TEXT ON SCREEN :
It's early August 1943. The war is raging on many fronts.
Quebec City is alive with activity but cloaked in secrecy.
It is the beginning of the Quebec Conference of 1943. 2018 marks the 75th anniversary of this historic event.
During the conference, hundreds of military advisors are housed at and work out of the Chateau Frontenac.
However, it is the Citadelle of Quebec, one of two official residences of the governor general that plays host to Winston Churchill, Franklin Delano Roosevelt and William Lyon Mackenzie King.
They and their families are hosted by Governor General Lord Athlone and his wife Princess Alice.
The Citadelle becomes, as one newspaper of the time put it, "the heart and centre of deliberation."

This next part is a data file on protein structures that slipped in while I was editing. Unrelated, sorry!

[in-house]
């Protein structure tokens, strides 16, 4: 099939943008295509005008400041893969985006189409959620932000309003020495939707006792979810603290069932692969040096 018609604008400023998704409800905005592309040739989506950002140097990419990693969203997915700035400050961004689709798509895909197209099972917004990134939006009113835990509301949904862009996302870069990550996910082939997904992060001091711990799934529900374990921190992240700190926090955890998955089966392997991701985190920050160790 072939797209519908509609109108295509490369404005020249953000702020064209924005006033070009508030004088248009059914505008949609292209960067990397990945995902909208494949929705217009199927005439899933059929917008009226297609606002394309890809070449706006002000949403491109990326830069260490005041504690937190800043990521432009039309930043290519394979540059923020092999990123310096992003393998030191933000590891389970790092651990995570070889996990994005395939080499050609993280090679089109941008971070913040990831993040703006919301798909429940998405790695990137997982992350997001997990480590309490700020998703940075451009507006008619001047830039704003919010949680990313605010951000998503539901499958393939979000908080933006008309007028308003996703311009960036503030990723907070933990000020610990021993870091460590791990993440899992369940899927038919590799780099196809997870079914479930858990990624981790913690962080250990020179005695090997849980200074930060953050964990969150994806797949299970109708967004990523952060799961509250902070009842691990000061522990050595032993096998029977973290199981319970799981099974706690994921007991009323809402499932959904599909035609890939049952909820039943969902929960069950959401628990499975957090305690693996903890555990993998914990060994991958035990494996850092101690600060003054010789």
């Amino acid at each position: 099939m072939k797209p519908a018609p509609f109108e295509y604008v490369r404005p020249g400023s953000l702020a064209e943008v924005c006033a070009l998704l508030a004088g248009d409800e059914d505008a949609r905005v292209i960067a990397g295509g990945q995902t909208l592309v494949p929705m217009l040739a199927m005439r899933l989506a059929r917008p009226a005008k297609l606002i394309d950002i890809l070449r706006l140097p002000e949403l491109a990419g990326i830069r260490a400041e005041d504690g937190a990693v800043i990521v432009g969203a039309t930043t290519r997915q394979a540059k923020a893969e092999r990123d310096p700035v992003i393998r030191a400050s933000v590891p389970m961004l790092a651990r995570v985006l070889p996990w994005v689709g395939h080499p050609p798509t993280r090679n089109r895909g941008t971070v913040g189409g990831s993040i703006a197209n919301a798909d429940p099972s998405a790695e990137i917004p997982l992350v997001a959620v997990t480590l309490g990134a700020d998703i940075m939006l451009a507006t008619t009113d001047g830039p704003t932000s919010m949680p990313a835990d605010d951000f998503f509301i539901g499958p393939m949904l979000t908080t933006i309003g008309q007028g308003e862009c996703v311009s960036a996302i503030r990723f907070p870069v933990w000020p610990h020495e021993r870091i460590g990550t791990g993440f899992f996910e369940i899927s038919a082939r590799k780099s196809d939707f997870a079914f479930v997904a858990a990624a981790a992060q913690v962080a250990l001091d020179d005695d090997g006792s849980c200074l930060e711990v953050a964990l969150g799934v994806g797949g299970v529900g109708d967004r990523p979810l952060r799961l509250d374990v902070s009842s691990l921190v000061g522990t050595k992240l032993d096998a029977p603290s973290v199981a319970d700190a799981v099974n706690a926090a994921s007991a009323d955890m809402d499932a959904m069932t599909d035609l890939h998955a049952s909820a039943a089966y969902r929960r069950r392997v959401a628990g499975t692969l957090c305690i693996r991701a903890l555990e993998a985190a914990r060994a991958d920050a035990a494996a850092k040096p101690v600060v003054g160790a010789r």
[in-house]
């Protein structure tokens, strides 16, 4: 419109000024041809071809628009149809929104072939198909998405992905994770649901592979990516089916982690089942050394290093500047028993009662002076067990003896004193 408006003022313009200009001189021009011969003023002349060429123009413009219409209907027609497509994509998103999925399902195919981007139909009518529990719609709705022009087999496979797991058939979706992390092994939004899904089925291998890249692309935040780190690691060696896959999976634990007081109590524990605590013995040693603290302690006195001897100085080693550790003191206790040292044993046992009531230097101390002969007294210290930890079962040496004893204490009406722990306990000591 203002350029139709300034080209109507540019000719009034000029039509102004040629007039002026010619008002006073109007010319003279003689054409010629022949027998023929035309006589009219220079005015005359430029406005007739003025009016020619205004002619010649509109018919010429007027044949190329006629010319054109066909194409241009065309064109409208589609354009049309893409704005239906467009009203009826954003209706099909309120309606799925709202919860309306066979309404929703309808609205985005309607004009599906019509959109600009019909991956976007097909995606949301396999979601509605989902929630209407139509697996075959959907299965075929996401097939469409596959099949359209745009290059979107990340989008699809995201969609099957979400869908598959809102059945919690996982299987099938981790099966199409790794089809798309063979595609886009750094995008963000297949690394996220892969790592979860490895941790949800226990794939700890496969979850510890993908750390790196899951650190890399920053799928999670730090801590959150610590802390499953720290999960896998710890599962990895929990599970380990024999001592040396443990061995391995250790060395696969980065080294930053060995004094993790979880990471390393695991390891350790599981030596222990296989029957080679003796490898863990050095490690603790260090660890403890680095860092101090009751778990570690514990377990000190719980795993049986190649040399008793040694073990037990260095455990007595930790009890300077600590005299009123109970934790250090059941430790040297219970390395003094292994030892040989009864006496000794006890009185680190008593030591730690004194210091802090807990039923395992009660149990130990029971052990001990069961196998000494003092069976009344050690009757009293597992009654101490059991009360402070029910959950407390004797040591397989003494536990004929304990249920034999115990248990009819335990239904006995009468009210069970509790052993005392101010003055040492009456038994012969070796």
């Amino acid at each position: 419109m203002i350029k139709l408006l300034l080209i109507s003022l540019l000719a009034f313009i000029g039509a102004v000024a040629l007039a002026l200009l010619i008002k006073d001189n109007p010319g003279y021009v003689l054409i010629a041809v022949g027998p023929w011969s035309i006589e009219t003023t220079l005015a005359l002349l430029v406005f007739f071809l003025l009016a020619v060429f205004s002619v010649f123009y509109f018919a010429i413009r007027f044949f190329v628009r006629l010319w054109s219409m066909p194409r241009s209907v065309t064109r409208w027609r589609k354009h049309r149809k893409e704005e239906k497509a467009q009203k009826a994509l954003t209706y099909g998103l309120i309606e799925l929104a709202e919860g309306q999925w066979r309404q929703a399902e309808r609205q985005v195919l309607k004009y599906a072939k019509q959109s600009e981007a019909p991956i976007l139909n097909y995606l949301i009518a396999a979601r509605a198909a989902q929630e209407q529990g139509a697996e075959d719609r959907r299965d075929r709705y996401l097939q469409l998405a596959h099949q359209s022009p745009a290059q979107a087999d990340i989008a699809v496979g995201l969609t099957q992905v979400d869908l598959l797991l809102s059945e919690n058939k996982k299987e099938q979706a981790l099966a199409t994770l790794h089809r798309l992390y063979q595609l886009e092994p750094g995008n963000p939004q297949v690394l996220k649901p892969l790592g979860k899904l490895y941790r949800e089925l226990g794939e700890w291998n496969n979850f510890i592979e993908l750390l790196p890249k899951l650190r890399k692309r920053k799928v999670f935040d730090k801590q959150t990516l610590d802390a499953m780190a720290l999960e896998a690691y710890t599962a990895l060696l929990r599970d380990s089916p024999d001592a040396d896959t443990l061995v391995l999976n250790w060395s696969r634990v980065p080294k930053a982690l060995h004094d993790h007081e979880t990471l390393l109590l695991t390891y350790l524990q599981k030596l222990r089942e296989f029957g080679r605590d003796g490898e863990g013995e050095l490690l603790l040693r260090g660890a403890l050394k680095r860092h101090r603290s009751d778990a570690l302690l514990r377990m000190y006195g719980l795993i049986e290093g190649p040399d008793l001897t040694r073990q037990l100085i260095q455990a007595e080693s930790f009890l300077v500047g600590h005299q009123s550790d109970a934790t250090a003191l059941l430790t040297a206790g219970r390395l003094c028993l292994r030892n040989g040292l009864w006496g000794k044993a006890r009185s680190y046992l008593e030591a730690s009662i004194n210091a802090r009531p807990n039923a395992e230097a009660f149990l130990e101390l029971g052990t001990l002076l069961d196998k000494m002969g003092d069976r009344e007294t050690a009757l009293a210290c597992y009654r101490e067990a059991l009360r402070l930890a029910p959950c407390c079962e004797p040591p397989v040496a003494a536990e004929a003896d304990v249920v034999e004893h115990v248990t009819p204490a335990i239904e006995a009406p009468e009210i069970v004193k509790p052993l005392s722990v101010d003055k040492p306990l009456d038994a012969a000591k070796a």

It is during this conference that the Normandy landings are decided upon, an operation which marks the beginning of the end of the war in Europe.
During the Conference, the Citadelle is also a place where the best of Canada is showcased.
Imagine: in rooms such as these, a colour film about the Group of Seven painter A. Y. Jackson is screened... and Canadian folk songs are sung by Mary Churchill, the daughter of Winston Churchill, and young military officers.
The significance of the Quebec conference was immediately appreciated.
These two-and-half weeks of arduous strategizing were designated a National Historical Event in 1946.
Today, the Citadelle still houses the official residence of Canada's governor general.
Year-round, it plays host to Canadians, honours recipients, international delegates and visitors from around the world.
Seventy-five years after the first Quebec Conference, the Citadelle remains a place where Canadian history continues to unfold.